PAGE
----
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Cover for the book Activist Faith

Activist Faith

Grassroots Women in Democratic Brazil and Chile Carol Ann Drogus, and Hannah Stewart-Gambino
  • Publish Date: 12/15/2006
  • Dimensions: 6 x 9
  • Page Count: 224 pages
  • Hardcover ISBN: 978-0-271-02549-0
  • Paperback ISBN: 978-0-271-02550-6

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“An extensive and powerful literature on religion, society, and politics in Latin America in recent years has begun with the assumption that most of the movements that surged in the struggle against military rule are dead, that most of the activists are scattered and burned out, and that the promise of civil society as a source of new values and a new kind of citizenship and political life was illusory. Many have assumed that the religiously inspired activism of that period left little lasting impact, but hardly anyone has actually looked at the activists themselves to see what remains, how they cope in a different, more open environment, and how they see and act on the present and future.

Activist Faith addresses these issues with a wealth of empirical detail from two key cases and with a richly interdisciplinary argument that draws on theorizing about social movements. The authors strive to understand what sustains activism and movements in radically different circumstances from those in which they arose. Their analysis is enriched by systematic attention to the impact of gender and gender-related issues on activism and movements. In the process, they shed much needed light on the fate of the activists and social movements that rose to prominence throughout Latin America during the 1980s.

This beautifully written book is a major achievement that gives us analytical tools for studying how movements and activists survive in the doldrums and when a cycle of protest peaks and societies move on.”
“Two of today’s leading authorities on religion and politics in Latin America have teamed up to produce the first comprehensive study of women’s grassroots religious movements since the transition to democracy in Brazil and Chile. On a theoretical level, the book compels us to rethink the conventional wisdom about the ‘death’ of social movements in Latin America. On a more human level, the interviews with women activists give voice to ‘ordinary heroes’ so often absent from the literature. The tremendous access Drogus and Stewart-Gambino had to these women gives the analysis a degree of depth and insight that is hard to match.”
“This richly detailed and well-written book tackles a complex and under researched question: What kind of legacy does social movement activism leave behind, especially once the movement itself has declined? Drogus and Stewart-Gambino answer this question by conducting detailed interviews with women who were active in Christian base communities in Brazil and Chile during the ‘peak’ years of activism.”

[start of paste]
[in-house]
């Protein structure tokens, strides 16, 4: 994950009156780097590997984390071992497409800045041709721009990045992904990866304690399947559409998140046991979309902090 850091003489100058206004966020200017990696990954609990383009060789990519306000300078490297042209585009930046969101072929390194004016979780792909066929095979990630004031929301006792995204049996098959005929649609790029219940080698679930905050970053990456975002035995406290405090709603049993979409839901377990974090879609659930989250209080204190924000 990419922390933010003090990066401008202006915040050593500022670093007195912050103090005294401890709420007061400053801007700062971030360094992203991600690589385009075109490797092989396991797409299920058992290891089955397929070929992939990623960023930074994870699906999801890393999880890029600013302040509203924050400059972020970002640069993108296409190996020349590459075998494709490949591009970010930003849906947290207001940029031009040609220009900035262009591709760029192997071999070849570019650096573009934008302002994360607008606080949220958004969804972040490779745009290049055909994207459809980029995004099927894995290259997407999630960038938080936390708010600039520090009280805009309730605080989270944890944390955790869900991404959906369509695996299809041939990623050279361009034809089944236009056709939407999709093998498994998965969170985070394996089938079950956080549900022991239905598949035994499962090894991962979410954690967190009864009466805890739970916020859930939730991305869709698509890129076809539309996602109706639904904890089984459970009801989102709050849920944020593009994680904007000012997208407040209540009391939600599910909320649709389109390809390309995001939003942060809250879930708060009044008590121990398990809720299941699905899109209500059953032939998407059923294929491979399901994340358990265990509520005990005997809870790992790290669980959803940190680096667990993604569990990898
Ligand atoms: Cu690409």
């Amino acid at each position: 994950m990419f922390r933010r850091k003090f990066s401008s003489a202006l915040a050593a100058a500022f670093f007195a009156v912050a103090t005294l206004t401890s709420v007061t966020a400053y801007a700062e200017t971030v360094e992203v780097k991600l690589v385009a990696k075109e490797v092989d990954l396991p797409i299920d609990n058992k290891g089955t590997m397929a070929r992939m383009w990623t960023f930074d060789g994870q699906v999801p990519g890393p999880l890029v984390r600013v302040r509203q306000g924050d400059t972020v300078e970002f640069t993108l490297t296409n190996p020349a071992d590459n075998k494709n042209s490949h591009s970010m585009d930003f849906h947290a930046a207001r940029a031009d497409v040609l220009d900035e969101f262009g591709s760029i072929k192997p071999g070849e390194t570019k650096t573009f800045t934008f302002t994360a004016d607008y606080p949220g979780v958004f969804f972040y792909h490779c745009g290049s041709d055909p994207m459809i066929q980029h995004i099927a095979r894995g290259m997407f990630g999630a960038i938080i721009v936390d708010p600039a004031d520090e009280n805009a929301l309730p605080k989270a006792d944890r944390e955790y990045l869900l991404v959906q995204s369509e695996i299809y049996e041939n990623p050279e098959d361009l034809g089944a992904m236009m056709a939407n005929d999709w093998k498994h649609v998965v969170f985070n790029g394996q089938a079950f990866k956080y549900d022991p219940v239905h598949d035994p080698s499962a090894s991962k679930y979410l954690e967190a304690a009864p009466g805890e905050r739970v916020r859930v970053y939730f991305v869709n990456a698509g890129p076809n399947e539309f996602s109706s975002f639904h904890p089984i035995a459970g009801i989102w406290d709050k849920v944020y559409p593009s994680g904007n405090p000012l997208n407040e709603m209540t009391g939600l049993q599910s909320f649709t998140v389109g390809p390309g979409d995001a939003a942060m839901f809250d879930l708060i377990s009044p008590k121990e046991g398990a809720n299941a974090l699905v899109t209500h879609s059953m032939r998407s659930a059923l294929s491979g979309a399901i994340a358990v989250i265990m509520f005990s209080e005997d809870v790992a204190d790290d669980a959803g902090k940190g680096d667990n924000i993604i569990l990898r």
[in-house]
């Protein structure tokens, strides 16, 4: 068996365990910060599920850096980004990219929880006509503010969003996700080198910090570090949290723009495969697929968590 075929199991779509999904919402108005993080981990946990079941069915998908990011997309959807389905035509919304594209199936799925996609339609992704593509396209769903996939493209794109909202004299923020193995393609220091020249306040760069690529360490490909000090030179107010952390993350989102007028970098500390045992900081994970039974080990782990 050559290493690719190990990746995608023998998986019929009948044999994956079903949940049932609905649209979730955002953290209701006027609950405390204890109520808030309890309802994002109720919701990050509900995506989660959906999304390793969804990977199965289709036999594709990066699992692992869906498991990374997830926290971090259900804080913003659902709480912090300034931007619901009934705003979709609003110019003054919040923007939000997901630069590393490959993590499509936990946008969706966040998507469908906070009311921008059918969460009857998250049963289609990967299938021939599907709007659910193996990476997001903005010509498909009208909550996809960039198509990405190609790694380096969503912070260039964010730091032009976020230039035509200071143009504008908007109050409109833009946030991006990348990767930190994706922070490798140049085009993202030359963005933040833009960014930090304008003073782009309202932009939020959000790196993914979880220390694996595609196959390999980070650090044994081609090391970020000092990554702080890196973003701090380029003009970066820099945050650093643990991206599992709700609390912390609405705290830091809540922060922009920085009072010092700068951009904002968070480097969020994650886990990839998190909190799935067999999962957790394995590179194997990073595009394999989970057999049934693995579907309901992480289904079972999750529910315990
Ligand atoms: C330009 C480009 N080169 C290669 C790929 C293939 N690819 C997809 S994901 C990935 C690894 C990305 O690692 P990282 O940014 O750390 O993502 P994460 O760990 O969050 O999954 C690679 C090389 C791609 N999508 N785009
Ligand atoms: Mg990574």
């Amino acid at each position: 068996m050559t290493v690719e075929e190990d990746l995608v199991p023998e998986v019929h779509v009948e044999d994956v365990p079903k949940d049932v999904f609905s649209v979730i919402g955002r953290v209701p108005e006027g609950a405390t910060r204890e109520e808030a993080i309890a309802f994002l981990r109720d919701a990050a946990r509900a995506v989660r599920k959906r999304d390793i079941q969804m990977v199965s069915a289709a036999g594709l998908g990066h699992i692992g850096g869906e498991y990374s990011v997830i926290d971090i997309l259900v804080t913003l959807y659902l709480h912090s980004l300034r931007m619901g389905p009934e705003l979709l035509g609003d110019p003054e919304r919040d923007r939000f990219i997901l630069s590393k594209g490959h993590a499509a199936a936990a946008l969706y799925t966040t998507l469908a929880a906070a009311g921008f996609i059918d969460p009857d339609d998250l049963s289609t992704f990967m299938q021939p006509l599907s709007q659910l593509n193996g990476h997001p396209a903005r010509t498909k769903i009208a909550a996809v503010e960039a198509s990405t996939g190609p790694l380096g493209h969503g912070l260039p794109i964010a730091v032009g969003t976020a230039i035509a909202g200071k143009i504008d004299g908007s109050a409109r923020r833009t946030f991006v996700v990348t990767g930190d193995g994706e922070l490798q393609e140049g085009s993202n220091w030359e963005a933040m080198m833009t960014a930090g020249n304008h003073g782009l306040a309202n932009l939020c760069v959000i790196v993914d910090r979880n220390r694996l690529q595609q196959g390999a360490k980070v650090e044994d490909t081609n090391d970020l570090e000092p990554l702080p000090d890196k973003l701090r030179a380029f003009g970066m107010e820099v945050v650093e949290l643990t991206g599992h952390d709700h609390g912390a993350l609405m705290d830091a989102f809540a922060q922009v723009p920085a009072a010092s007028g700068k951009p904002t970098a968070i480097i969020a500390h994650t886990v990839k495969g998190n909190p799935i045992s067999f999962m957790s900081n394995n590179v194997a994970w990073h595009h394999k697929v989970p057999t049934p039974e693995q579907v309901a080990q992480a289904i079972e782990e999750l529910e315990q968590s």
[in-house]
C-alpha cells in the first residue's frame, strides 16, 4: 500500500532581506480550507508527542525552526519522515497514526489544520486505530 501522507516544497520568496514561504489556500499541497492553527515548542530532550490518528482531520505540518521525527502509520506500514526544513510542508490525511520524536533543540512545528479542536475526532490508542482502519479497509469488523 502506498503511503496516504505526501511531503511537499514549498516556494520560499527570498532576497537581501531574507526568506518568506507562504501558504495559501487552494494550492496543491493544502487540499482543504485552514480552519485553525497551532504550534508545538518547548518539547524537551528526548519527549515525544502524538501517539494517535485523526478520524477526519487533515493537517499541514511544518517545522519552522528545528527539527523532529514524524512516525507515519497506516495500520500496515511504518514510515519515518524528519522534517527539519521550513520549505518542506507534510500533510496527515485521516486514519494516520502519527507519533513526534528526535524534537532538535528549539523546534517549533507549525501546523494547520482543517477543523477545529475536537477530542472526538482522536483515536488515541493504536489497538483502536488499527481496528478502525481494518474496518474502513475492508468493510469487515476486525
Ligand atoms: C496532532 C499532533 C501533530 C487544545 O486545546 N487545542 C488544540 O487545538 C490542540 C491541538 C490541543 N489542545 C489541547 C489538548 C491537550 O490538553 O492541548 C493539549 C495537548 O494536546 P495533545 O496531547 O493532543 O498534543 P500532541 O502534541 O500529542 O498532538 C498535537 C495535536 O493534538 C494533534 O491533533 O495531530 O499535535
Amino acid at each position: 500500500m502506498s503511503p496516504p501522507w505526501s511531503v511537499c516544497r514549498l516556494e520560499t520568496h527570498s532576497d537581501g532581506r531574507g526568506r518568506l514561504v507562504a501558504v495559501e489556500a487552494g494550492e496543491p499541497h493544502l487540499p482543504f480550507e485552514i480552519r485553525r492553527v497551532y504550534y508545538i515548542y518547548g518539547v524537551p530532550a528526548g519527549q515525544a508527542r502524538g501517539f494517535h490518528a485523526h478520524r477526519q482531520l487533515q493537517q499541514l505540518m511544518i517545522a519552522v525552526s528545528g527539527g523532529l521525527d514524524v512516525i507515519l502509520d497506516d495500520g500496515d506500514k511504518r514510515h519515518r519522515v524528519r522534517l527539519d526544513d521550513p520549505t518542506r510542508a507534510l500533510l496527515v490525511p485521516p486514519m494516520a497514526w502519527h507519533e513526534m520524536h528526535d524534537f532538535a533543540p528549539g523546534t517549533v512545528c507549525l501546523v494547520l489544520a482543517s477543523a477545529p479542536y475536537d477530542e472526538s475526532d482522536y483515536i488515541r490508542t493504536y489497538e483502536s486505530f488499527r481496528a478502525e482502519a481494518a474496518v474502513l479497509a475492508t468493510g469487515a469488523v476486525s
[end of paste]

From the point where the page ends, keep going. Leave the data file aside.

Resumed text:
“Despite the limitations of the research methods, this book offers a valuable contribution to an understudied area and should be read by anyone interested in current social movements in Latin America or in the relationship between the church and political activism.”

"An extensive and powerful literature on religion, society, and politics in Latin America in recent years has begun with the assumption that most of the movements that surged in the struggle against military rule are dead, that most of the activists are scattered and burned out, and that the promise of civil society as a source of new values and a new kind of citizenship and political life was illusory. Many have assumed that the religiously inspired activism of that period left little lasting impact, but hardly anyone has actually looked at the activists themselves to see what remains, how they cope in a different, more open environment, and how they see and act on the present and future.

Activist Faith addresses these issues with a wealth of empirical detail from two key cases and with a richly interdisciplinary argument that draws on theorizing about social movements. The authors strive to understand what sustains activism and movements in radically different circumstances from those in which they arose. Their analysis is enriched by systematic attention to the impact of gender and gender-related issues on activism and movements. In the process, they shed much needed light on the fate of the activists and social movements that rose to prominence throughout Latin America during the 1980s.

This beautifully written book is a major achievement that gives us analytical tools for studying how movements and activists survive in the doldrums and when a cycle of protest peaks and societies move on."—Daniel H. Levine, University of Michigan

Carol Ann Drogus is Professor of Government at Hamilton College.

Hannah W. Stewart-Gambino is Professor of Political Science and Director of Global Citizenship at Lehigh University.

Contents

Acknowledgments

List of Acronyms

1. Activism and Its Aftermath

2. Understanding Invisibility: Perspectives on Social Movement Decline

3. Resurrecting Civil Society: Base Communities Under Military Rule

4. Earthquake Versus Erosion: Church Retreat and Social Movement Decline

5. Keeping the Faith: Empowerment and Activism in a New Era

6. Catholics and Pentecostals: Possibilities for Alliance

7. Activist Women and Women’s Activists: Possibilities for Networking with Feminist Groups

8. Legacies of Activism: Personal Empowerment, Movement Survival

Bibliography

Index

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